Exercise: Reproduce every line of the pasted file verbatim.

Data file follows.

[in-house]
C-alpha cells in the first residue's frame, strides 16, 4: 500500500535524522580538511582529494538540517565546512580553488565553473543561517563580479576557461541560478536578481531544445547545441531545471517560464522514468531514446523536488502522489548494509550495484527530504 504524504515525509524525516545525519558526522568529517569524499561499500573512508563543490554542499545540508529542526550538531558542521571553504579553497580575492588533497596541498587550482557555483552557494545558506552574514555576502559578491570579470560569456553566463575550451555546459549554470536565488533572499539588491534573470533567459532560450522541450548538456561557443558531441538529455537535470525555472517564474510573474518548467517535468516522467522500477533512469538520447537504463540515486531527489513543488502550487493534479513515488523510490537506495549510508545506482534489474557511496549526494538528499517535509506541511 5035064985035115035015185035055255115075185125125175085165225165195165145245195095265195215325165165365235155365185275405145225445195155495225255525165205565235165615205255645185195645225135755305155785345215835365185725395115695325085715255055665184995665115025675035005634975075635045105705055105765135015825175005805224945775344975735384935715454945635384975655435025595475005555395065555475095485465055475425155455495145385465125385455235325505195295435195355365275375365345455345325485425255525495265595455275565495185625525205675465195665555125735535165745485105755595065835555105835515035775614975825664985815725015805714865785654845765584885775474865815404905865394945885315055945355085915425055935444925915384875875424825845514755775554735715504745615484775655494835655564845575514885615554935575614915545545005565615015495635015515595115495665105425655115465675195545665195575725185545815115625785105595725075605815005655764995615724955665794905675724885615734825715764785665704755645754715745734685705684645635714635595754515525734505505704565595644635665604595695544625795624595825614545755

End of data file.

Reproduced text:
[in-house]
C-alpha cells in the first residue's frame, strides 16, 4: 500500500535524522580538511582529494538540517565546512580553488565553473543561517563580479576557461541560478536578481531544445547545441531545471517560464522514468531514446523536488502522489548494509550495484527530504 504524504515525509524525516545525519558526522568529517569524499561499500573512508563543490554542499545540508529542526550538531558542521571553504579553497580575492588533497596541498587550482557555483552557494545558506552574514555576502559578491570579470560569456553566463575550451555546459549554470536565488533572499539588491534573470533567459532560450522541450548538456561557443558531441538529455537535470525555472517564474510573474518548467517535468516522467522500477533512469538520447537504463540515486531527489513543488502550487493534479513515488523510490537506495549510508545506482534489474557511496549526494538528499517535509506541511 5035064985035115035015185035055255115075185125125175085165225165195165145245195095265195215325165165365235155365185275405145225445195155495225255525165205565235165615205255645185195645225135755305155785345215835365185725395115695325085715255055665184995665115025675035005634975075635045105705055105765135015825175005805224945775344975735384935715454945635384975655435025595475005555395065555475095485465055475425155455495145385465125385455235325505195295435195355365275375365345455345325485425255525495265595455275565495185625525205675465195665555125735535165745485105755595065835555105835515035775614975825664985815725015805714865785654845765584885775474865815404905865394945885315055945355085915425055935444925915384875875424825845514755775554735715504745615484775655494835655564845575514885615554935575614915545545005565615015495635015515595115495665105425655115465675195545665195575725185545815115625785105595725075605815005655764995615724955665794905675724885615734825715764785665704755645754715745734685705684645635714635595754515525734505505704565595644635665604595695544625795624595825614545755